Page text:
Last week, defying six centuries of tradition, Pope Benedict XVI resigned. The sudden announcement shocked and bewildered the world. For me, however, the Pope’s resignation was a moment of pride: now, my people, the Quitters, could count a pope as one of our own.
Quitting is a simple art, but one rarely practiced in our achievement-obsessed culture. The threshold inquiry is twofold:
1. Is _____ making you unhappy?
2. Have you ever considered not doing what makes you unhappy?
Try inserting all the little nuisances that clamor for your attention into the _______ : sub-citing for your journal, drinking, going to class … Then ask yourself if you would like to stop being unhappy. Would you like to get some more sleep? Maybe spend some time with your friends? Would you like to be happy?
If you answer affirmatively to both of those questions, then you might consider the issue at bar: What would happen if you stopped doing ______ ? Winners have a good answer to this:
1. You won’t get whatever you think ____ will do for you.
2. Everyone will hate you because you quit, because they were counting on you.
3. It’s too late to quit.
But before you feel resigned to a life of _____, give the Quitter reply a chance:
1. Being unhappy isn’t worth whatever _____ will get you. The Pope had a lot to keep Poping on for: he could have reformed the Church, advocated for human rights, maybe even earned his way into a higher Heaven bracket … And y’know what he said? Not. Worth. It. Whatever you think _____ will get you is probably not worth the unhappiness you are feeling right now.
2. Yes, a lot of people talked a lot of shit about the Pope because he quit. And y’know what the Pope said? Haters gonna hate. Forget them. And a lot of those people were counting on the Pope to do something about the child sex abuse scandals. But y’know what? That’s someone else’s problem now. You are actually completely replaceable. Whatever you did, someone else can do, and probably better than you. Nobody wants to work with your sad ass when there’s someone else out there dying to do whatever you hate doing.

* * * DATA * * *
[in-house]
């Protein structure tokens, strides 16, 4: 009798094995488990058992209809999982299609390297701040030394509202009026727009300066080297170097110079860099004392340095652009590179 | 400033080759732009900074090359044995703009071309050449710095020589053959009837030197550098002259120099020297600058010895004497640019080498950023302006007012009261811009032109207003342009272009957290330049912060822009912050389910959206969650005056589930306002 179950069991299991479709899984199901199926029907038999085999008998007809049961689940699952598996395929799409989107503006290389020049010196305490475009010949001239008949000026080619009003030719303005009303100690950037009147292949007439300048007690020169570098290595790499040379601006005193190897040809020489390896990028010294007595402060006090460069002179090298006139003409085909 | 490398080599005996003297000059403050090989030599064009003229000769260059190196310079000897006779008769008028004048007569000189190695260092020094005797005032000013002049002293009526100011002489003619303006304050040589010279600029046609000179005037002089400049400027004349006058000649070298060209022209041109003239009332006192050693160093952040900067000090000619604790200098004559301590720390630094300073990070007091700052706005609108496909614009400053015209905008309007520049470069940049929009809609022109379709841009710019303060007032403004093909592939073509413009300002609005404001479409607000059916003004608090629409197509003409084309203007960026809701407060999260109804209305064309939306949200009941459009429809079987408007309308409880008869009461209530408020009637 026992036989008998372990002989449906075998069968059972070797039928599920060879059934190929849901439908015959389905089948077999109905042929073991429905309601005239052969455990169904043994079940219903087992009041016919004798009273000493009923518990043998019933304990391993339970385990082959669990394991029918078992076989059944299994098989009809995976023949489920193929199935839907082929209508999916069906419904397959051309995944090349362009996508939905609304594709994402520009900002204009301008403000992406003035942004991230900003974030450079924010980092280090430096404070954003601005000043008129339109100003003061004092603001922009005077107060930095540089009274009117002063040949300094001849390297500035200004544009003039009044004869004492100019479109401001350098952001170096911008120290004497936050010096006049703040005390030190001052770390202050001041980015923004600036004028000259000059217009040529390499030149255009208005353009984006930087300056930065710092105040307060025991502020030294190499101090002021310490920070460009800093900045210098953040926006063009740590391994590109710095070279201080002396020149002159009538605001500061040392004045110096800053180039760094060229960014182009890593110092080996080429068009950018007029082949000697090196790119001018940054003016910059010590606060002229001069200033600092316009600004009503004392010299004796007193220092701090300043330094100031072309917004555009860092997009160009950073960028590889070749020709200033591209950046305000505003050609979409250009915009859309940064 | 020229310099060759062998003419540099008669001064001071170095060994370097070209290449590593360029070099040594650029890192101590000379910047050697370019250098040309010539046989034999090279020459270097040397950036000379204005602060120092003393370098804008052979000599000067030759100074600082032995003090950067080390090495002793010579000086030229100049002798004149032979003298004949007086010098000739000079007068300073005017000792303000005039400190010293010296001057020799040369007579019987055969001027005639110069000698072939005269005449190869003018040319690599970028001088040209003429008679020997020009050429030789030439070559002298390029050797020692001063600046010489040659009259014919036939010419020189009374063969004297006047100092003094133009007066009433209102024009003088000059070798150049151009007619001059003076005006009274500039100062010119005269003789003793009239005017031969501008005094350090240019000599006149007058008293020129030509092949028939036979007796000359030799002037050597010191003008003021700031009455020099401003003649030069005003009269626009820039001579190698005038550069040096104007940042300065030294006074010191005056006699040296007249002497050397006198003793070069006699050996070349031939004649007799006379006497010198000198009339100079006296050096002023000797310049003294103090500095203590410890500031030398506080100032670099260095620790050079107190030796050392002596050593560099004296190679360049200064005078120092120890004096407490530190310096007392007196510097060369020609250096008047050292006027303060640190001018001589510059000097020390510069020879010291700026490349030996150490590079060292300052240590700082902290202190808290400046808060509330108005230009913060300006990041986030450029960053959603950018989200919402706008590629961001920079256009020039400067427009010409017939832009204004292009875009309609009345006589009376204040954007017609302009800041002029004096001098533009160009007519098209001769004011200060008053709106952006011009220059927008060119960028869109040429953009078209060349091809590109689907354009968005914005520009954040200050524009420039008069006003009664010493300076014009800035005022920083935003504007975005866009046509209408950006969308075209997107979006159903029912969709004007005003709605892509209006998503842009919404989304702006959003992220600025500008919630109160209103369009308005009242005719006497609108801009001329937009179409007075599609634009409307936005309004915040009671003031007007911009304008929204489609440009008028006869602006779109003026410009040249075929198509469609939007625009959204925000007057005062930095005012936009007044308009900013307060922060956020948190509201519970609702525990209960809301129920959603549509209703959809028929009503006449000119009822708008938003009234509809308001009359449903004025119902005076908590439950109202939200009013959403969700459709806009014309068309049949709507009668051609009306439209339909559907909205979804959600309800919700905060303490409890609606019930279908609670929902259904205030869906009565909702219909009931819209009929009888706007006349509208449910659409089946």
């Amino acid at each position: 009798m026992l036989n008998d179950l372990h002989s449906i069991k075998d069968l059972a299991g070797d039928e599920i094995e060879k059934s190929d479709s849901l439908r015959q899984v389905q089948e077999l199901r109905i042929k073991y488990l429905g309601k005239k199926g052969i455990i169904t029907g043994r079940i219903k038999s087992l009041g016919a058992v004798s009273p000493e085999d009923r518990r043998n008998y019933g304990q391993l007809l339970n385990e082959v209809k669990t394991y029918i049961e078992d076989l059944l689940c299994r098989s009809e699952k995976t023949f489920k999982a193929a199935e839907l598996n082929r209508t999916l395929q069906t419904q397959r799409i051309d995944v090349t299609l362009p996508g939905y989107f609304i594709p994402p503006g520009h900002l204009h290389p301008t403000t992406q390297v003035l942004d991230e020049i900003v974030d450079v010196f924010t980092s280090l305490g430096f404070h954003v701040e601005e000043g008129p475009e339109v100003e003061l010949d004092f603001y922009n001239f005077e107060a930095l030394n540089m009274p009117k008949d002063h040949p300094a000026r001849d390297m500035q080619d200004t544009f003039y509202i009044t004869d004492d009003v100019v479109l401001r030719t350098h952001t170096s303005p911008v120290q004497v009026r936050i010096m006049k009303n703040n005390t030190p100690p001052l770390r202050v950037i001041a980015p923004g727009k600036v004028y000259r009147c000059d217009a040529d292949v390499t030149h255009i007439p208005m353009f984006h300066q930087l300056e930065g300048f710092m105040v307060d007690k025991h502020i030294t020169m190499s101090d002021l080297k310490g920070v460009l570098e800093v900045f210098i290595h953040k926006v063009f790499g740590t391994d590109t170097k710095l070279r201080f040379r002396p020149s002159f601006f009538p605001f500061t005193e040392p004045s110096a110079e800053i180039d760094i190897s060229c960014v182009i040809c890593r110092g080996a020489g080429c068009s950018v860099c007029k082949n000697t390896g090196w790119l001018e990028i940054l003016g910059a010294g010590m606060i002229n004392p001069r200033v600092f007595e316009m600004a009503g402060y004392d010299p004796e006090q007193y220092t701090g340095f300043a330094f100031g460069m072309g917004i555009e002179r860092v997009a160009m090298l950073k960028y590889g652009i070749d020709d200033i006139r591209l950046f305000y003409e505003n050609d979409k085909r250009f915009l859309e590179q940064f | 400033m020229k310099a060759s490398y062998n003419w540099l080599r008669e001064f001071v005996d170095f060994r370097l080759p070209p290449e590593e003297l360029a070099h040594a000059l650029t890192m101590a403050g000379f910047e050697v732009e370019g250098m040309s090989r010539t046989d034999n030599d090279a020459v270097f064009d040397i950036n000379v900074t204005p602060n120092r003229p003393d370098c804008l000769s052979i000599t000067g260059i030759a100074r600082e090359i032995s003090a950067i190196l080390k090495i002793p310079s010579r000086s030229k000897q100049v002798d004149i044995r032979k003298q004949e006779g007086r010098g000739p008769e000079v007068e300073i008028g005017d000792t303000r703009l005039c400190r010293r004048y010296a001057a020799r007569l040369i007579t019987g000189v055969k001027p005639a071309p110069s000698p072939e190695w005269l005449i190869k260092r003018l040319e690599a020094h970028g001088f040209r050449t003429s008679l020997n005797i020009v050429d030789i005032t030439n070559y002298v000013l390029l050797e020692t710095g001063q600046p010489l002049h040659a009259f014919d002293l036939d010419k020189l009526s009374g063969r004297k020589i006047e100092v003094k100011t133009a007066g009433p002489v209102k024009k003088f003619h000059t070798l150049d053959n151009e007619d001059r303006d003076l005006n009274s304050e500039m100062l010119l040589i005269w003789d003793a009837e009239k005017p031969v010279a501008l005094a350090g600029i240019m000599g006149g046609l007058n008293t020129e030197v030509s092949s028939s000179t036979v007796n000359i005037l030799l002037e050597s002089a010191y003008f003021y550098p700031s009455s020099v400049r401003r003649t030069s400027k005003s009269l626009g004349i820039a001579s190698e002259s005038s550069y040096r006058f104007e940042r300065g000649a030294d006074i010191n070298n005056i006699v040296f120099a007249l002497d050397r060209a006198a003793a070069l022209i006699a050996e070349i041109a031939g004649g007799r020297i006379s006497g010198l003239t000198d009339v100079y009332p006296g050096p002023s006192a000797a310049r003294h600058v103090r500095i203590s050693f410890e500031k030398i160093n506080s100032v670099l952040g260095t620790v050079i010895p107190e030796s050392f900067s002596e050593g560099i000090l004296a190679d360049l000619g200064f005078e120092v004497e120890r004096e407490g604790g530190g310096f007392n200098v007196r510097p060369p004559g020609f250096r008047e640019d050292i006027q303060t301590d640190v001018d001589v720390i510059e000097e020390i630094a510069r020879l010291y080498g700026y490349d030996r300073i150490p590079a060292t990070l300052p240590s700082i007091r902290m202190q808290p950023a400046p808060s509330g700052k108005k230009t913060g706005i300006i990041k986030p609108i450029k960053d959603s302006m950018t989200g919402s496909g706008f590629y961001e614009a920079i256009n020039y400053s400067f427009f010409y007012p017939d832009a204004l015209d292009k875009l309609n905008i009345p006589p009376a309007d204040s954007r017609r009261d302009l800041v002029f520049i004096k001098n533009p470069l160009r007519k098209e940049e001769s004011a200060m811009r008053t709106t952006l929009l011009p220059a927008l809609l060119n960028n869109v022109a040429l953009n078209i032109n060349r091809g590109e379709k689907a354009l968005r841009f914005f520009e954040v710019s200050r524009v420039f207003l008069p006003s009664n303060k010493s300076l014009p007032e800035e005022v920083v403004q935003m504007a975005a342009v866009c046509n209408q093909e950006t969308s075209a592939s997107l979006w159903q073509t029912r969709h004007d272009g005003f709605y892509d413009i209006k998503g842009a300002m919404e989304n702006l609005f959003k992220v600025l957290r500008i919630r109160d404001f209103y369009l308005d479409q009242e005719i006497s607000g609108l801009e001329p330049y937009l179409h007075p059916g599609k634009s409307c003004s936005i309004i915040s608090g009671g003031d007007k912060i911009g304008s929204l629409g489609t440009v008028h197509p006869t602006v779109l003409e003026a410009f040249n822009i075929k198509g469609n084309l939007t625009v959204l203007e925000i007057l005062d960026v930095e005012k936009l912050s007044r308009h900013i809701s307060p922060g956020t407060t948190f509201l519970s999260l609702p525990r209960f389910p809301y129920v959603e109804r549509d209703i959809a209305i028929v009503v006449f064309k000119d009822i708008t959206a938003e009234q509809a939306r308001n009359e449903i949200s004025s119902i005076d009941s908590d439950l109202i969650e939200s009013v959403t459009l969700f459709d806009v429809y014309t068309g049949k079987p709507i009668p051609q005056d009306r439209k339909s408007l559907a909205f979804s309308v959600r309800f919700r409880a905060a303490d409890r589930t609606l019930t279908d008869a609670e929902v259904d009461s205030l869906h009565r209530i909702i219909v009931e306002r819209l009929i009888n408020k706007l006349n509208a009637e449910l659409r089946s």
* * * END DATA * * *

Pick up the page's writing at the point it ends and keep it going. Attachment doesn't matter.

3. It’s never too late (or too early) to give up. The Pope is 85 years old. My understanding of old people is that he had maybe two more years left in him. Tops. He could have just stuck it out. But he didn’t. Because the Pope knows nobody owns your time. Every minute of your life is your own. It doesn’t belong to the Church, it doesn’t belong to Harvard Law School, it doesn’t belong to your boss, it doesn’t belong to your girlfriend, it doesn’t belong to your journal … It’s yours. Own it.
For Winners, quitting is hard—harder than even trudging along, unhappily. It takes practice and effort to be a Quitter. Maybe it starts with a simple mantra: “I give myself permission to be happy.” And maybe one day it will grow and this oppressive Win culture will succumb to a happier Quit culture.
Antigone is a column written by an anonymous Harvard Law 3L.
The views in opinion editorials, columns, and letters do not necessarily reflect the views of The Harvard Law Record.
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